Global Provider View

Considering using an infrastructure as a service (IaaS) or platform as a service (PaaS) to host your web applications? Are you concerned about performance and availability? Using the Global Provider View, compare cloud performance of PaaS and IaaS providers as we continuously monitor a sample application running in each of the top cloud computing service providers from around the world. See firsthand, in real time, how well the sample application performs over time from the various Internet backbone locations you see here.

Methodology

Overview

CloudSleuth's application called Global Provider View was initially created as an internal resource to help us understand the reliability and consistency of the most popular public Infrastructure as a Service (IaaS) and Platform as a Service (PaaS) cloud providers. Frankly, we had grown tired of the claims and counter claims made by all the industry “experts.” We needed real data to make better design decisions as to how to deploy applications into the cloud. The results were so enlightening that we decided to make the tool available to a wider audience.

The Global Provider View uses the Gomez Performance Network (GPN) to measure the performance of an identical sample application running on several popular cloud service providers. One of the reasons why Gomez has developed a worldwide reputation for the quality and impartialness is that it clearly and unambiguously defines the methodology used for each of its benchmarks. CloudSleuth subscribes to the same open methodology in its performance visualization practices.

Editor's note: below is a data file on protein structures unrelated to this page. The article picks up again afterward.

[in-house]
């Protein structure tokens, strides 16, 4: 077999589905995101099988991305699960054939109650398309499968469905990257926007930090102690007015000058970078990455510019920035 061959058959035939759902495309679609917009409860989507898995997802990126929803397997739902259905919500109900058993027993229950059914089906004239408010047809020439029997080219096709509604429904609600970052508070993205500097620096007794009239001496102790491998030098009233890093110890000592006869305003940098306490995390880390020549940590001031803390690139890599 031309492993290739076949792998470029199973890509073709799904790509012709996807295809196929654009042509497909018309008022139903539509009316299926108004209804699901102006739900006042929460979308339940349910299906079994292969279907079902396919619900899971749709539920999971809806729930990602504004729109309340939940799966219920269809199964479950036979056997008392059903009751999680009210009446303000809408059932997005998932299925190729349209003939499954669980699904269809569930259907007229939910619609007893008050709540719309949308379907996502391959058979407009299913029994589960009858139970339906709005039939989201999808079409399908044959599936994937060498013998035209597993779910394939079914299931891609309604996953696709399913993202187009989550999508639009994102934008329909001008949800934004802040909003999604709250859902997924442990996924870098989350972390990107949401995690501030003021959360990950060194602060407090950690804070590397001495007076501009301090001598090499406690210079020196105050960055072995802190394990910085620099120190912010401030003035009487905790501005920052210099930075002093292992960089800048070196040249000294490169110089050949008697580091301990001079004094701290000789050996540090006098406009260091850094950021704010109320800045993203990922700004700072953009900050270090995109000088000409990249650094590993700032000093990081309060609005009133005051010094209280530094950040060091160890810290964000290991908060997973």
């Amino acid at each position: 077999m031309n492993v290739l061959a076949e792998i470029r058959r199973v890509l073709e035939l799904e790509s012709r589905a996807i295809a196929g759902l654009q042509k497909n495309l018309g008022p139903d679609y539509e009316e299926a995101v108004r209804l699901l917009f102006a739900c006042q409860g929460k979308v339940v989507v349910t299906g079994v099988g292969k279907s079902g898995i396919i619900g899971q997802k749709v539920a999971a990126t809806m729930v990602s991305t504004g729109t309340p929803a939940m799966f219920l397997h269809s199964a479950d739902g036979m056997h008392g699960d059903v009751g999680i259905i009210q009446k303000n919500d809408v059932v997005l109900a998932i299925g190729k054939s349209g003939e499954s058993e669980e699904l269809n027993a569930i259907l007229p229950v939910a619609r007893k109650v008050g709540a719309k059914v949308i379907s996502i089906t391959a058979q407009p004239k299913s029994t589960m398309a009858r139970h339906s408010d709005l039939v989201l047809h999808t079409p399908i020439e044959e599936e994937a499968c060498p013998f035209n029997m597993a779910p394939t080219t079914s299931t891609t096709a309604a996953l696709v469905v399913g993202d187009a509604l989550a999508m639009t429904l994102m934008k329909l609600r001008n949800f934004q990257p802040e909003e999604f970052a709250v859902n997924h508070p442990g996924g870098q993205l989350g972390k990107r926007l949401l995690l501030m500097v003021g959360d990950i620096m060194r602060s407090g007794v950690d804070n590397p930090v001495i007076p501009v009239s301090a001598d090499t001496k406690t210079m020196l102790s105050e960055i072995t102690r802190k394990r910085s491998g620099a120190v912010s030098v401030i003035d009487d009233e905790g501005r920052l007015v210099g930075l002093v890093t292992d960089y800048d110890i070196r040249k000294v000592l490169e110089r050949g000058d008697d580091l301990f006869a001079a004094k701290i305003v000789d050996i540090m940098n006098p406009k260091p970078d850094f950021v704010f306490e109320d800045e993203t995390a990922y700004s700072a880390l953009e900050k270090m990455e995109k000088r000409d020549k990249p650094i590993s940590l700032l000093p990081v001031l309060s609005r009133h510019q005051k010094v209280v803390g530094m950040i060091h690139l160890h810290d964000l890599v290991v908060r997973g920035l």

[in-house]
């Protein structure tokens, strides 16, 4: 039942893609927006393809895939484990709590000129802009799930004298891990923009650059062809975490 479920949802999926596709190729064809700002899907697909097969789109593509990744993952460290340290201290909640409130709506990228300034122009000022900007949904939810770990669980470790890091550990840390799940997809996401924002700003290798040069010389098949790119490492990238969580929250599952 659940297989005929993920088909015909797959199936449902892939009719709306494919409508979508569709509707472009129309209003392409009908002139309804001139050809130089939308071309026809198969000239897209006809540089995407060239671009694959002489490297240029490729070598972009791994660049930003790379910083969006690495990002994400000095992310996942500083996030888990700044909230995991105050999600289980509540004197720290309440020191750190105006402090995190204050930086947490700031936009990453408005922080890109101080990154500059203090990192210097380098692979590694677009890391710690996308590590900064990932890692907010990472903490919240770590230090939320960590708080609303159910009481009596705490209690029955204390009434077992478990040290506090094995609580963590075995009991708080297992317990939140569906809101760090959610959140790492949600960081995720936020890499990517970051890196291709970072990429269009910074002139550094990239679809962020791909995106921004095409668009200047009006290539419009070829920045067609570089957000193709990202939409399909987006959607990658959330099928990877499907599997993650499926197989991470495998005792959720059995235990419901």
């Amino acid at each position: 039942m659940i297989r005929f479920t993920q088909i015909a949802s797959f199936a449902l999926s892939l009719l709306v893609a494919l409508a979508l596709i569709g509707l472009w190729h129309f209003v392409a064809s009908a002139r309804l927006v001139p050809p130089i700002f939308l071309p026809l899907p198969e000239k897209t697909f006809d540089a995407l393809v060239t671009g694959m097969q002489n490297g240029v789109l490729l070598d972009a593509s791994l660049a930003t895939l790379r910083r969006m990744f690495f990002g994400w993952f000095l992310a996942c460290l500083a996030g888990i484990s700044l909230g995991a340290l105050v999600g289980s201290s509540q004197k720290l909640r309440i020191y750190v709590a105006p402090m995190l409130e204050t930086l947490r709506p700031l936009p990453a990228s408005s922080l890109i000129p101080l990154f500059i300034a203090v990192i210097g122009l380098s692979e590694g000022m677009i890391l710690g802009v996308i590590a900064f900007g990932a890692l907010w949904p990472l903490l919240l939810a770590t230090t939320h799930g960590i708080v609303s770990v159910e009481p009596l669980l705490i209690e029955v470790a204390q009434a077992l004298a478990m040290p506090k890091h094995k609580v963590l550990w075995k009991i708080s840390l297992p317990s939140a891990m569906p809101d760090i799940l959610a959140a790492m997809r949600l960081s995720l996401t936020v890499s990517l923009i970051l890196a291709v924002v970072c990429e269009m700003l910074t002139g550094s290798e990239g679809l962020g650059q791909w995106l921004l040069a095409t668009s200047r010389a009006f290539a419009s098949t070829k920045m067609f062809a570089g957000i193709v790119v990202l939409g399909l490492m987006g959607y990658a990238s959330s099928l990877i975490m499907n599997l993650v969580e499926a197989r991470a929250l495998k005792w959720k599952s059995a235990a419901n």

While it uses the same tools and techniques as Gomez’s formal benchmarks, the Global Provider View is actually a near real-time visualization tool rather than a benchmark. Unlike benchmarks which are published periodically, Global Provider View provides users with a continuously updating view into the performance of cloud service providers. Performance data is algorithmically checked and filtered to ensure accuracy and consistency as described below, but users should be aware that, due to the real-time nature of the visualization tools, data that may be unrepresentative of performance could be included in the visualization.

Approach

Global Provider View's approach is conceptually very simple. We deploy an identical “target” application to each cloud platform. The Gomez Performance Network (GPN) is used to run test transactions on the deployed target applications and monitor the response time and availability from various points around the globe. Hundreds of data points from each successive test run are collected and aggregated into a cloud performance database. The Global Provider View application enables users to visually interact with the data from the cloud performance database.